The IDP Education and Outreach website provides educational activities and labs that highlight ice science and engineering. One of the new activities created, entitled Engineering Challenge: Designing a Portable Drilling Rig, challenges students to build a portable drill rig capable of retrieving ice cores. The activity also includes a short video for teachers that provides an overview of the engineering design challenge and also features IDP engineer Grant Boeckmann. The Designing a Portable Drilling Rig engineering design challenge is one of many educational labs and activities available on the IDP Education and Outreach website.

Bill Grosser demonstrates creating a model drill rig in the teacher video for the Engineering Challenge: Designing a Portable Drilling Rig.

IDP Engineer Grant Boeckmann introduces the Engineering Challenge: Designing a Portable Drilling Rig activity in the teacher video.

Request for Community Input - Draft 2020 Long Range Science Plan

Each year in the spring, the Ice Drilling Program (IDP) works with its Science Advisory Board and with the research community to update the Long Range Science Plan. This Plan identifies the science in the coming decade that will require the use of ice drilling technology and expertise for the community. This also drives the formation of other plans, for example, the Long Range Drilling Technology Plan. The plans provide the basis for multi-annual planning for the actions and drill development projects of IDP and others, and the plans give the funding agencies advance notice of upcoming community science needs.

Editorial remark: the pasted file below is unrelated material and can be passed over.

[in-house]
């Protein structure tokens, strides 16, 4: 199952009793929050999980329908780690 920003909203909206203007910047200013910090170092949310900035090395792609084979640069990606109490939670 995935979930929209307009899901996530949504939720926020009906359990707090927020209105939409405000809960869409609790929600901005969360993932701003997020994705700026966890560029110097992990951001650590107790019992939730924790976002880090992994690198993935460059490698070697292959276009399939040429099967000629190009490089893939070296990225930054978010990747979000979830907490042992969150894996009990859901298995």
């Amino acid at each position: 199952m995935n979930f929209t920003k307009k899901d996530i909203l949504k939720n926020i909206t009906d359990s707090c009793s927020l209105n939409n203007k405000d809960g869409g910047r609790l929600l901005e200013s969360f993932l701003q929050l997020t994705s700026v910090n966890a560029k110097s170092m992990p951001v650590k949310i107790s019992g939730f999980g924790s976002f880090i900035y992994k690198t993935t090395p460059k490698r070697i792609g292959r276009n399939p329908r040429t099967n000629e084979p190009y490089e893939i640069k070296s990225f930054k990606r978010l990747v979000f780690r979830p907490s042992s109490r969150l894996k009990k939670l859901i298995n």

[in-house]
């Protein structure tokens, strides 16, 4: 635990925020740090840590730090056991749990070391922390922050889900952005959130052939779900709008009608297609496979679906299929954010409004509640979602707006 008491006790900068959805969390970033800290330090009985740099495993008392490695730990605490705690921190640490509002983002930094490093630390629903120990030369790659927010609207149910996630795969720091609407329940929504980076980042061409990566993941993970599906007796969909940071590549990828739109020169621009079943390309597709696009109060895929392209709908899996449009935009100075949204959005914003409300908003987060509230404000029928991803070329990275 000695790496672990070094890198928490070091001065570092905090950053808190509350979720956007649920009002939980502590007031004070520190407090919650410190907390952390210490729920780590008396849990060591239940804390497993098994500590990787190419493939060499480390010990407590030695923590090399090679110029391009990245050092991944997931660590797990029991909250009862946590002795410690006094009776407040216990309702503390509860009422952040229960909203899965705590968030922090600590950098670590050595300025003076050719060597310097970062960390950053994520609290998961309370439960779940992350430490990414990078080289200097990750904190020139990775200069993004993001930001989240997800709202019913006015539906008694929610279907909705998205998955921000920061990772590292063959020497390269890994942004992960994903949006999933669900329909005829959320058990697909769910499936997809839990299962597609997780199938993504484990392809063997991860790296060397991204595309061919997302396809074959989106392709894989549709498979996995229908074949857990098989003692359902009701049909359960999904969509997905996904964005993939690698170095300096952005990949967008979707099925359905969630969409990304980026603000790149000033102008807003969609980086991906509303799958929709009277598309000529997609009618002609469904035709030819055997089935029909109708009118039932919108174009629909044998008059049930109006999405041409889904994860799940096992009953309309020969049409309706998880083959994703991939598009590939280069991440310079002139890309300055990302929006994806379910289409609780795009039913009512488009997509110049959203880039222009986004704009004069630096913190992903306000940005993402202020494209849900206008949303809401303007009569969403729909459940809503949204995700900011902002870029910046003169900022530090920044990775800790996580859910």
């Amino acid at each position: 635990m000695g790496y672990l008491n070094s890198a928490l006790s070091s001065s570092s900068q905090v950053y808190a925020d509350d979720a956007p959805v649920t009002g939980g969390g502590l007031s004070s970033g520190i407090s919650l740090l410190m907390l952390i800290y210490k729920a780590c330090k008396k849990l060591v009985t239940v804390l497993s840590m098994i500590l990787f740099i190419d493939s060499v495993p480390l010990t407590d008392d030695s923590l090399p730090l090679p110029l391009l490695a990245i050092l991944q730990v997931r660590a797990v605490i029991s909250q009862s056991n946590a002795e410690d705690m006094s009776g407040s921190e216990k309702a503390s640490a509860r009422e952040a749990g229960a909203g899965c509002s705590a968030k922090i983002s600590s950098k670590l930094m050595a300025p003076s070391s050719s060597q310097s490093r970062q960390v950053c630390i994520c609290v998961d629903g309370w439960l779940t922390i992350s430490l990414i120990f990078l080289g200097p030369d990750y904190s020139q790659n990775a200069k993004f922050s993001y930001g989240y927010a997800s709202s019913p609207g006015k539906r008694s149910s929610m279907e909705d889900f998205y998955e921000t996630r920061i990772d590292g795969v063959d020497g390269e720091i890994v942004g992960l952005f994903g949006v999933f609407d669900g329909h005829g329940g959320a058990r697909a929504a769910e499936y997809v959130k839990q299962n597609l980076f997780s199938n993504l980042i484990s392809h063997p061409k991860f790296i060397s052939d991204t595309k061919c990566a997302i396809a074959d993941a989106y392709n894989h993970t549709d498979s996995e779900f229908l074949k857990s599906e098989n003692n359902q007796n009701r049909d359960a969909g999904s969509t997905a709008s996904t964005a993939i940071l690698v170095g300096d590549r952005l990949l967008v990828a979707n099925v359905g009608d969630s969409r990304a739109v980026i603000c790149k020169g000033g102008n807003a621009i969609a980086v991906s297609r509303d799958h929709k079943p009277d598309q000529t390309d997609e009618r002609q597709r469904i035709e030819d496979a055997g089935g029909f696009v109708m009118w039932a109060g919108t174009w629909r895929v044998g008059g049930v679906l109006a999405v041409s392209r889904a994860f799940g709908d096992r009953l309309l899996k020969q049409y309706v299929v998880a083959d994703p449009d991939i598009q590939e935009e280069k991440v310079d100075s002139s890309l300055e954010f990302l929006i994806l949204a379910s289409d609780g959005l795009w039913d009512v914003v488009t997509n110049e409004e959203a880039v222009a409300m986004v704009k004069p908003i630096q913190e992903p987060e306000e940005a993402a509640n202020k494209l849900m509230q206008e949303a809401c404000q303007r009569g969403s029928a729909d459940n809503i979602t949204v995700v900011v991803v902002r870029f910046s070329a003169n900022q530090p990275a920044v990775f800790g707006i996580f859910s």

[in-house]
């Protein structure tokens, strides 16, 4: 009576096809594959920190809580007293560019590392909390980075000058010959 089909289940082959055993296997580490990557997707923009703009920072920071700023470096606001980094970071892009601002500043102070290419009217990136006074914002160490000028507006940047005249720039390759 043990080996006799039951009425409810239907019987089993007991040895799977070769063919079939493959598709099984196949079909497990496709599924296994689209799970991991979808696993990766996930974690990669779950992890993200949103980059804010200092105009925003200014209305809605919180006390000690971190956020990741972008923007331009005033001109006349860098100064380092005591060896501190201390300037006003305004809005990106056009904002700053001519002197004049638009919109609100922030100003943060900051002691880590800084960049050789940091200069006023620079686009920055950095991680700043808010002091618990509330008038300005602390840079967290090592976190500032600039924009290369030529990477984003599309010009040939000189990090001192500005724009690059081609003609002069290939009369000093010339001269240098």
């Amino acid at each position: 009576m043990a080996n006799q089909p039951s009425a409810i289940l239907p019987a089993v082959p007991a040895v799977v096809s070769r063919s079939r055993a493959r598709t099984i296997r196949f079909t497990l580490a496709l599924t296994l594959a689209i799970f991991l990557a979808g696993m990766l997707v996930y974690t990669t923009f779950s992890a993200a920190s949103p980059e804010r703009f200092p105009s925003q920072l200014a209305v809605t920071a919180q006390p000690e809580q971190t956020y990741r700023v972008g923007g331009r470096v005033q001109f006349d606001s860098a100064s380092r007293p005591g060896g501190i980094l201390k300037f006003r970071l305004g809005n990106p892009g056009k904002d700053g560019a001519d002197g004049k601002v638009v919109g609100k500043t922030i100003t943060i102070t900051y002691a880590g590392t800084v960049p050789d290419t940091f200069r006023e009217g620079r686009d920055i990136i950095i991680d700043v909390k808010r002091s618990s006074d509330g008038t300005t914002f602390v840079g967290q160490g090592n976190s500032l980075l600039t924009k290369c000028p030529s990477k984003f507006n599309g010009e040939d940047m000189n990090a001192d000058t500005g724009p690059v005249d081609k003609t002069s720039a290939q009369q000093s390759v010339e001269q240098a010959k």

If you will need an ice core or a hole drilled in a glacier or ice sheet in the coming decade, or a rock core from under shallow glacial ice, please make sure that the high-level articulation of your science is captured in the current draft update of the Long Range Science Plan!

Please read through the draft Long Range Science Plan and send corrections, updates, or additions to Icedrill@Dartmouth.edu ASAP or not later than June 3, 2020.

To download the working draft, visit: https://icedrill.org/long-range-science-plan

Submission deadline: June 3, 2020

Acknowledgment of IDP in Publications

If you receive any support from IDP, we kindly request that you acknowledge IDP in any resultant publications or articles with the following statement: “We thank the U.S. Ice Drilling Program for support activities through NSF Cooperative Agreement 1836328.” If you have any questions, please contact us at IceDrill@Dartmouth.edu.

Ice Drilling Support for NSF Polar Proposals

If you are preparing a National Science Foundation (NSF) proposal that includes any kind of support from IDP, you must include a Letter of Support from IDP in the proposal.

Researchers are asked to provide IDP with a detailed support request three weeks prior to the date the Letter of Support is required. Early submissions are strongly encouraged.

Although there are no proposal deadlines for the Antarctic Research and Arctic Research solicitations, NSF advises researchers to submit proposals 18 months in advance of their potential deployment date.

For further information on requesting IDP support, visit our website at
https://icedrill.org/requesting-field-support or contact us at IceDrill@Dartmouth.edu .

Download Newsletter

Ice Bits Cover 2020 Spring

Requesting Field Support

If you are preparing a NSF proposal that includes any kind of support from IDP, you must include a Letter of Support from IDP in the proposal. Researchers are asked to provide IDP with a detailed support request three weeks prior to the date the Letter of Support is required. Early submissions are strongly encouraged.

Program Information

The U.S. Ice Drilling Program (IDP) is a NSF-funded facility. IDP conducts integrated planning for the ice drilling science and technology communities, and provides drilling technology and operational support that enables the community to advance the frontiers of climate and environmental science.